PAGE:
Collaboratives differ in scope of duties, number of participants

Published 12:00 am Wednesday, June 11, 2003

The Freeborn County Family Services Collaborative’s full-time facilitator and lower level of federal funding than some neighboring counties has made it a target of criticism from one county commissioner, but those familiar with the collaboratives say it’s an apples-to-oranges comparison.

Commissioner Dan Belshan has questioned the need for a full-time facilitator for the collaborative, when neighboring Steele and Waseca counties only pay for part-time facilitators.

Belshan said the Freeborn County collaborative took in $262,000 last year and spent 24 percent of it on overhead costs, including more than $50,000 for facilitator services. By comparison, Steel and Waseca counties spent $37,500 and $19,000, respectively, on facilitators and other overhead costs. Waseca’s 2002 budget was $359,000 and Steele’s was $501,714, Belshan said.

Email newsletter signup

But Human Services Director Darryl Meyer, who is on the Freeborn County collaborative’s joint-powers board, said the bodies in the three counties serve different purposes and approach federal funding differently.

He pointed out that Steele County’s collaborative is strictly a children’s mental health collaborative, whereas Freeborn County’s is a family services collaborative that also handles the duties of a children’s mental health collaborative.

Both types of collaboratives are eligible for federal dollars through the local collaborative time study program, which pays a certain percentage of costs stemming from casework with children who are at risk of being removed from their homes.

In addition, Steele and Waseca counties are both part of a tri-county mental health center, which provides the facilitator for both counties at a lower cost.

While the other counties’ efforts through their collaboratives are more limited, Freeborn County’s collaborative has been, from the start, an effort to get schools and other public agencies to work more closely together on a range of issues, from curbing head lice to implementing mentoring programs, Meyer said. Much of the Freeborn County facilitator’s work is in those areas, serving as a go-between among several agencies, rather than simply administrating the time-study money, he said.

&uot;There’s other functions the position performs that shouldn’t be classified as administrative costs,&uot; Meyer said.

He said the joint-powers board and a citizen steering committee have determined they want the local collaborative performing those tasks, and that the higher cost of facilitation is worth it.

&uot;They’re all so different,&uot; said Marilyn Koprowski, facilitator of the Freeborn County collaborative, of the collaboratives in different counties. &uot;There is no way to compare them.&uot;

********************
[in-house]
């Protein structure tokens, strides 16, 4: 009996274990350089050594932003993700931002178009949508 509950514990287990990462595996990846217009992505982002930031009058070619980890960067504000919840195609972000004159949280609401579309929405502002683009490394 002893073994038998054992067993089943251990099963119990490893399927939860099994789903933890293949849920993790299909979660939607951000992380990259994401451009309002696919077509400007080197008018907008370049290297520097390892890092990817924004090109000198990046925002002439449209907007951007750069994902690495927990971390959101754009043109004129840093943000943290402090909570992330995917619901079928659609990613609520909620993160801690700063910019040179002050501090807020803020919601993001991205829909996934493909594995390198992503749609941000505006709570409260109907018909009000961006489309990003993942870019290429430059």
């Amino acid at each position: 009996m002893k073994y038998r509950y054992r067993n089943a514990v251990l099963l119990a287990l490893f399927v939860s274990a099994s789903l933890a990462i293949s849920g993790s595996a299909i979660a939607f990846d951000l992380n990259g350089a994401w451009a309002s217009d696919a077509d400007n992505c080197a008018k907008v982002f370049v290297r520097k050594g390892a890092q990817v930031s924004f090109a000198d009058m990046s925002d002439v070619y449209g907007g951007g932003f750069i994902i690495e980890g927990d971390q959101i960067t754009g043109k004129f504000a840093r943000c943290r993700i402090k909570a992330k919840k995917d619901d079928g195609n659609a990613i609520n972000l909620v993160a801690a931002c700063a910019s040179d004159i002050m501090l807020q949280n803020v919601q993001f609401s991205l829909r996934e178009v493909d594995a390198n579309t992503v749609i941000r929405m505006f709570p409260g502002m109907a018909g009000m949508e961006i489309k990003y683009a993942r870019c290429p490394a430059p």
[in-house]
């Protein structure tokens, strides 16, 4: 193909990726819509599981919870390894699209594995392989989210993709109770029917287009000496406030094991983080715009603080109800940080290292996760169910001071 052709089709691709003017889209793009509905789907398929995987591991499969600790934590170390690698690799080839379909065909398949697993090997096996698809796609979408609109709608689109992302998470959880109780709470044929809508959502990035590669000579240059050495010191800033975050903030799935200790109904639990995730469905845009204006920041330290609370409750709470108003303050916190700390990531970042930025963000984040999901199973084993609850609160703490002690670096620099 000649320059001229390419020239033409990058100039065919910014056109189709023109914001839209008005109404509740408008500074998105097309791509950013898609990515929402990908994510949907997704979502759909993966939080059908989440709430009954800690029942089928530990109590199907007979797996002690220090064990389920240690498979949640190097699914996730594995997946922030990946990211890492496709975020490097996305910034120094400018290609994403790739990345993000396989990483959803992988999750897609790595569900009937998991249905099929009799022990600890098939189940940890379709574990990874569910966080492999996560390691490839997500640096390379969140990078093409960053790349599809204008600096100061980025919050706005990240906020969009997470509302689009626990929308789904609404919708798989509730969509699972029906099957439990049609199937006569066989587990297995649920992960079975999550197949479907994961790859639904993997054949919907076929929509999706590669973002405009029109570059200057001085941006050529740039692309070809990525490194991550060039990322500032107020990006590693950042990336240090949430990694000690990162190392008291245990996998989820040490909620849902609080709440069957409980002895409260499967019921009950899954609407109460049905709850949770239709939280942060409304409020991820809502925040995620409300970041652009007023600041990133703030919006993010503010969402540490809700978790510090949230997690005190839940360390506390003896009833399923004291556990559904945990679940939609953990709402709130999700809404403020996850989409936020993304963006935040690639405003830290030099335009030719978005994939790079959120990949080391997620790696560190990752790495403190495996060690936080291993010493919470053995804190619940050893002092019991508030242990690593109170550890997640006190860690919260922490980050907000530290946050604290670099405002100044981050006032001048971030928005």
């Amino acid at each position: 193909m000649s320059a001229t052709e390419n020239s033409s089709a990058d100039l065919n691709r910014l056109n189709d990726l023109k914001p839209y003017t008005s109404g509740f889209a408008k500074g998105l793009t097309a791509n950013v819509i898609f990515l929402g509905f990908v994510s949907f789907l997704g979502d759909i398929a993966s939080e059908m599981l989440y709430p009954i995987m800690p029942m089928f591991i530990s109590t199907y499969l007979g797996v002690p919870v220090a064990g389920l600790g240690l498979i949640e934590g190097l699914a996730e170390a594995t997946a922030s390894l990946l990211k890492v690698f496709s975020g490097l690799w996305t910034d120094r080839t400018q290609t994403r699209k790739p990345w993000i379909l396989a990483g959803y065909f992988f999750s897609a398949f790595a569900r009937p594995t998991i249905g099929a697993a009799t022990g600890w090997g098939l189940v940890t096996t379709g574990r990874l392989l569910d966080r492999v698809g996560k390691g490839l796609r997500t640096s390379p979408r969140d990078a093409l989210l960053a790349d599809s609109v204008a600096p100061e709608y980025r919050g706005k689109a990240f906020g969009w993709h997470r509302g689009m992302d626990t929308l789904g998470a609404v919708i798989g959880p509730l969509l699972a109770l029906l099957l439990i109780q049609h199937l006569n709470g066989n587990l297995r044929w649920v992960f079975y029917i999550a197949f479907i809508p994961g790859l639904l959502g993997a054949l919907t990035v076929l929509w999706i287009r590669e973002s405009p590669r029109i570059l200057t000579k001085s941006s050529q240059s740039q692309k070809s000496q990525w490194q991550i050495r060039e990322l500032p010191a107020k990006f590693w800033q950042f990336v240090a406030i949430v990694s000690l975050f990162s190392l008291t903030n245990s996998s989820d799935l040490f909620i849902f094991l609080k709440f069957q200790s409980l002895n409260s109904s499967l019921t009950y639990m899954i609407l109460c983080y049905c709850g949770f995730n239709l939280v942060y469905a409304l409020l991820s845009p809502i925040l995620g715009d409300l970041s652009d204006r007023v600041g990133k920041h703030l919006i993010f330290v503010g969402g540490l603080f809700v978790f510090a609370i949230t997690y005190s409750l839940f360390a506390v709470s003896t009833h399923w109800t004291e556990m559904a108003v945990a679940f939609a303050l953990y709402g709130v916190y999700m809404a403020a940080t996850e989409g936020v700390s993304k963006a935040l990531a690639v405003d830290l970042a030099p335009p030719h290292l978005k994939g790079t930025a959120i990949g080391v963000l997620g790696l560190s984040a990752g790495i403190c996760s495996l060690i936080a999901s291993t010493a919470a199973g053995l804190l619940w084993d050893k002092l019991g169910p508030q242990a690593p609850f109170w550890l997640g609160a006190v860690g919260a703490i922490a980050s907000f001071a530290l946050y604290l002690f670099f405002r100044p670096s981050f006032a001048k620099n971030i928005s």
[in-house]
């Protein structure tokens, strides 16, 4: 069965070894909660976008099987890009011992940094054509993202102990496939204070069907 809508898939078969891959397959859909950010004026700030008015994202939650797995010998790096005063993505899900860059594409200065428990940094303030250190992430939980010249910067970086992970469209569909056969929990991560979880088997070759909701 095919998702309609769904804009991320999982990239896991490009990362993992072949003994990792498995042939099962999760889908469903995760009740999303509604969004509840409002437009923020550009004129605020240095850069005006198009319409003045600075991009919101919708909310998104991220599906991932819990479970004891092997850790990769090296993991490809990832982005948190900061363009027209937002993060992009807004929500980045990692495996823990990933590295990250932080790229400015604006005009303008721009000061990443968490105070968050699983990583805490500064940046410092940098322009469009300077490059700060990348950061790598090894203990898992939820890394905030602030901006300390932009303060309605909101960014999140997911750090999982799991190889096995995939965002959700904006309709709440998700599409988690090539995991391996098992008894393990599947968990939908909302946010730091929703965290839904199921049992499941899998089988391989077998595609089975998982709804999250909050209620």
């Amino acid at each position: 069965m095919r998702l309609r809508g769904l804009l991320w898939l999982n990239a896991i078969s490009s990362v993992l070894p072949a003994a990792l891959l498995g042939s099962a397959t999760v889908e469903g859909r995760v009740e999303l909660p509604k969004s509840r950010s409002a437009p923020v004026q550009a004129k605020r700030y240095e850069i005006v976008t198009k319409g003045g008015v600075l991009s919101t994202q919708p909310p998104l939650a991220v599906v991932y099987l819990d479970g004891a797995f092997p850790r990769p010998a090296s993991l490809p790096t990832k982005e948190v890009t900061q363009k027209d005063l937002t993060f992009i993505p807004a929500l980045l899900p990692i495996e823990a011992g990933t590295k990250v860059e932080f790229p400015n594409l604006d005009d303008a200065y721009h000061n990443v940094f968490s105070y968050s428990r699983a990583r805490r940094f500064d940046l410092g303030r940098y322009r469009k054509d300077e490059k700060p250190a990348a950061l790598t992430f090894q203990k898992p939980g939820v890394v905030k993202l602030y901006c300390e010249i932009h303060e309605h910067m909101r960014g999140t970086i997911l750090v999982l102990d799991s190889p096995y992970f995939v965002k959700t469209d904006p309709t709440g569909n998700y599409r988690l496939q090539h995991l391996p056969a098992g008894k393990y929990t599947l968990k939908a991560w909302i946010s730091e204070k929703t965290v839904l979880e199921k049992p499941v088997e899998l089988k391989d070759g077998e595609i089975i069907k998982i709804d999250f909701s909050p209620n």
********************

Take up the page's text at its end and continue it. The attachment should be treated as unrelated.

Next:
The Freeborn County collaborative’s percentage spent on overhead is high partly because the amount of money coming in through the time-study program is lower than neighboring counties. Meyer said the way collaboratives define who participates in the program is the biggest factor in determining how much money comes in.

The state defines a qualifying participant as an employee of public health, a school district or community corrections who spends at least half their time working on case-management for at-risk youth. The definition of &uot;case management&uot; varies from place to place.

In Steele County, the collaborative counts all its public-school special-education teachers as participants. Bob Steele, who works with the Steele County and Waseca County collaboratives, said the counties believe those teachers fit the state’s definition, but acknowledged that other collaboratives don’t.

&uot;Some schools qualify a lot of people, others not,&uot; Steele said.

Meyer said Steele County’s greater fund-raising power stems mostly from its more liberal interpretation of the law.

&uot;The only way there’s going to be a definitive determination is if there’s going to be a federal audit,&uot; Meyer said. &uot;We’re certainly certainly not in a position where we’re going to ask the federal government to come in and look at how other counties are handling it.&uot;

The employer &045; in this case, the school districts &045; makes the decision about who is included as a participant by the way they define the jobs, Meyer said. The Albert Lea, Glenville-Emmons and Alden-Conger districts are all part of the Freeborn County collaborative, and none include all their special-education teachers as participants in the time-study program.

&uot;That seems to be the biggest difference &045; how they’re interpreting the case-management activity,&uot; said Koprowksi.

Belshan said the collaborative should try to get as much funding as it can.

&uot;I realize that many counties are running their collaboratives differently from ours,&uot; Belshan said in a written statement. &uot;I think the Freeborn County Family Collaborative should receive whatever funding the state and federal guidelines allow and whatever it is legally entitled to get. If that means reviewing procedures with the state, or restructuring to capture more funding for programs with less administrative expense, we should do whatever we can to get the highest percentage of the funding to the programs for which the money is intended.&uot;

Koprowski has turned in her resignation and will be moving out of the country, and the collaborative board has already resolved to employ the new facilitator for fewer hours. Meyer said the new facilitator will work roughly the equivalent four-fifths of a full-time job.